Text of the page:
1 History
2 Personal life
2.1 Divorce from Soraya
2.2 Association with Heather Mills
3 In Popular Culture
4 See also
5 References
6 External links

[edit] History
Adnan Khashoggi is the son of Muhammad Khashoggi, a Saudi medical doctor who was Turkish by descent; Dr.Mohammad Khashoggi was King Abdel Aziz AlSaud's personal Physician.The family name means spoonmaker in Turkish. Adnan Khashogg's sister Samira Khashoggi Fayed was the mother of Dodi Fayed, who died with Princess Diana.

Khashoggi was educated at Victoria College in Alexandria, Egypt, California State University, Chico, Ohio State University, and Stanford University in Palo Alto, California, USA. It is said that Khashoggi quit his studies in order to seek his fortune in business.

Khashoggi headed a company called Triad Holding Company, which among other things built the Triad Centre in Salt Lake City, Utah, which later went bankrupt. He was famed as an arms dealer, brokering deals between US firms and the Saudi Government, most actively in the 1960s and 1970s. In the documentary The Mayfair Set, Saudi author Said Aburish states that one of Adnan's first weapons deal was providing David Stirling with weapons for a covert mission in Yemen during the Aden Emergency in 1963. Among his overseas clients were defense contractors Lockheed Corporation (now Lockheed Martin Corporation), Raytheon, Grumman Aircraft Engineering Corporation and Northrop Corporation (which have now merged into Northrop Grumman). A shrewd businessman, he covered his financial tracks by establishing front companies in Switzerland and Liechtenstein to handle his commissions as well as developing contacts with notables such as CIA officers James H. Critchfield and Kim Roosevelt and US businessman Bebe Rebozo, a close associate of former US President Richard Nixon. He was also involved in diamond mining in the Central African Empire, working closely with the dictator Bokassa.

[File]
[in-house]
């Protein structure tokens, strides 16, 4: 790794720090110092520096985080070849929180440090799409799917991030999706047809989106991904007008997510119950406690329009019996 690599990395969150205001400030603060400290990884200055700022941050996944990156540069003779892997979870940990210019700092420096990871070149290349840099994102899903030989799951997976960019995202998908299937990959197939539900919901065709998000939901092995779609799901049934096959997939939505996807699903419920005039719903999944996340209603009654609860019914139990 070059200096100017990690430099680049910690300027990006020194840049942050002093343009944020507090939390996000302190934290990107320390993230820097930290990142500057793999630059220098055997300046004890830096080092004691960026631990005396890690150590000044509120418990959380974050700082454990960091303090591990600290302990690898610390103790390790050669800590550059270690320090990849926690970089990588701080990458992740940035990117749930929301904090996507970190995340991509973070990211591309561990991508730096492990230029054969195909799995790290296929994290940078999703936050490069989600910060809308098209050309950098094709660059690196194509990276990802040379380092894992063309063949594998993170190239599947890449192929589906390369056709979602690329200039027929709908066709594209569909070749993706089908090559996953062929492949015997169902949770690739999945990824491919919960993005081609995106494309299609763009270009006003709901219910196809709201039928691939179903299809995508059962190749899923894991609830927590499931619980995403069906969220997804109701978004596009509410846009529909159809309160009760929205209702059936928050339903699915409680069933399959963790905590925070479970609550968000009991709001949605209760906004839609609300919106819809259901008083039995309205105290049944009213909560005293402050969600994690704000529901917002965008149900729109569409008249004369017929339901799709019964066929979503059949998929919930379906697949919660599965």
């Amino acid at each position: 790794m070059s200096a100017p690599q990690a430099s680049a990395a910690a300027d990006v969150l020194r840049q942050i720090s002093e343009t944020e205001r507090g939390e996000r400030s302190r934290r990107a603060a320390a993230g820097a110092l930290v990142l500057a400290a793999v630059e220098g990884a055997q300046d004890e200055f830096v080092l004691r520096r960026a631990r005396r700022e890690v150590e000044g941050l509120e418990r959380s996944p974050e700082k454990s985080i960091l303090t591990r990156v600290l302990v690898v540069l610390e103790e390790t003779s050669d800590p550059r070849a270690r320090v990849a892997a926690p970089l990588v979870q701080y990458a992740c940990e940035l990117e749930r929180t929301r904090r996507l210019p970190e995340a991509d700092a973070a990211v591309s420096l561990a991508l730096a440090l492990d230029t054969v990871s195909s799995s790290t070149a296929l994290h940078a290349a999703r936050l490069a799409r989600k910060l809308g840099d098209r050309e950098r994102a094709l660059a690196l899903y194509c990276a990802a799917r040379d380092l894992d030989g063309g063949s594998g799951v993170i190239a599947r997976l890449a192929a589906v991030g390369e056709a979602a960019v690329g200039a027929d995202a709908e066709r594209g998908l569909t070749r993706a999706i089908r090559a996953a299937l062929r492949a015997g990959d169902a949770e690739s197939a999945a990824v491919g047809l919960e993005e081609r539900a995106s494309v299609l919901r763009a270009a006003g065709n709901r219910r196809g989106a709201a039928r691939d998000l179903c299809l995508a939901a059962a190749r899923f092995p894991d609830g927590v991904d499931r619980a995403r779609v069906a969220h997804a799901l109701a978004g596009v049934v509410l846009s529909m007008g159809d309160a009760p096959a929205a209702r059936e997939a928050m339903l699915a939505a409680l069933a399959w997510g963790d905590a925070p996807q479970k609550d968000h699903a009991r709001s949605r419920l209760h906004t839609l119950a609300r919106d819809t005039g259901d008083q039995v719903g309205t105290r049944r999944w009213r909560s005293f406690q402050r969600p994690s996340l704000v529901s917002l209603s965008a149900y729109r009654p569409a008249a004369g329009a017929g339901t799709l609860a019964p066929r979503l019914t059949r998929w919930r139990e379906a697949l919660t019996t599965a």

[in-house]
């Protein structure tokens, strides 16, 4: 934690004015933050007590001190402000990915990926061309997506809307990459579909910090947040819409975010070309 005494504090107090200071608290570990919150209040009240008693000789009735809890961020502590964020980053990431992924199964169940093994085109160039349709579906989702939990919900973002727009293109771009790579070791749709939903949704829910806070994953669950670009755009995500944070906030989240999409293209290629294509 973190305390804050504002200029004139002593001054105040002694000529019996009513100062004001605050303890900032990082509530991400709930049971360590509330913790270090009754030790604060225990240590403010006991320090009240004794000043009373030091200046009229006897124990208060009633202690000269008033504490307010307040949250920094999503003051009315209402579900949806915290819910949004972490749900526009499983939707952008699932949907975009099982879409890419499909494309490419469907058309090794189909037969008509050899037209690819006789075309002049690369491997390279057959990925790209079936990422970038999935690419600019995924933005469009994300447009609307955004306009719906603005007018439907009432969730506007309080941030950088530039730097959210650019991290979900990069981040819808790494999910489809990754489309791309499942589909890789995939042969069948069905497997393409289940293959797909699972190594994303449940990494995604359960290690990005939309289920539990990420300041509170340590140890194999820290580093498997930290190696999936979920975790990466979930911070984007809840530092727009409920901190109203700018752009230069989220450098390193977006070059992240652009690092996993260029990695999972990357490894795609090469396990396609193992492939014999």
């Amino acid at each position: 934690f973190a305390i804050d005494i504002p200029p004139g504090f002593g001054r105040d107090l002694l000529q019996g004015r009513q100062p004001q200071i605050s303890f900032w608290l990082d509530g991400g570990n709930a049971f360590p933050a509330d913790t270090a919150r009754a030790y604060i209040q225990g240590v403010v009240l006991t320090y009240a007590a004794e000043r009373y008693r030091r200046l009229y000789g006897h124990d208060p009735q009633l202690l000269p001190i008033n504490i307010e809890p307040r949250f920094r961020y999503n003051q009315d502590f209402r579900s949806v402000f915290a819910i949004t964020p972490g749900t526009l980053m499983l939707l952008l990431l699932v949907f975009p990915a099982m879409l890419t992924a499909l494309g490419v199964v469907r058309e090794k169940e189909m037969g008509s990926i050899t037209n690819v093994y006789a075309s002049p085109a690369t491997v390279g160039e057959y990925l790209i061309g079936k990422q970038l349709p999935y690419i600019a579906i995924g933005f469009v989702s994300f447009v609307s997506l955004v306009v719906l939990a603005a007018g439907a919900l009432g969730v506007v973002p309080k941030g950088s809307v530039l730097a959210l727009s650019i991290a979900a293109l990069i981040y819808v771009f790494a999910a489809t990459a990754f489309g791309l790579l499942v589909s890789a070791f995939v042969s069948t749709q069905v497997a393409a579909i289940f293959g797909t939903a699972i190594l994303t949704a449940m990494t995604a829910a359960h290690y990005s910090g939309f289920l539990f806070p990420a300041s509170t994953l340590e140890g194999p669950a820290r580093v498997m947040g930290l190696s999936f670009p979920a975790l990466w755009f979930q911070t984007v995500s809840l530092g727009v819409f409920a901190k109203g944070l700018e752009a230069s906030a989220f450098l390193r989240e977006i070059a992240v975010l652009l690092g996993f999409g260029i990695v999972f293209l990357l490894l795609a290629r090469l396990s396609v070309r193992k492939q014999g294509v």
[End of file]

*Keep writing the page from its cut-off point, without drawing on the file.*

He was implicated in the Iran-Contra Affair as a key middleman in the arms-for-hostages exchange along with Iranian arms dealer Manucher Ghorbanifar and, in a complex series of events, was found to have borrowed money for these arms purchases from the now-bankrupt financial institution the Bank of Credit and Commerce International with Saudi and US backing. In 1988, Khashoggi was arrested in Switzerland, accused of concealing funds, and held for three months and then extradited to the United States where he was released on bail and subsequently acquitted. In 1990, a United States federal jury in Manhattan acquitted Khashoggi and Imelda Marcos, widow of the exiled Philippine President Ferdinand Marcos, of racketeering and fraud.[1] He has also worked for Col. Ghaddafi of Libya in 1992 as a mediator.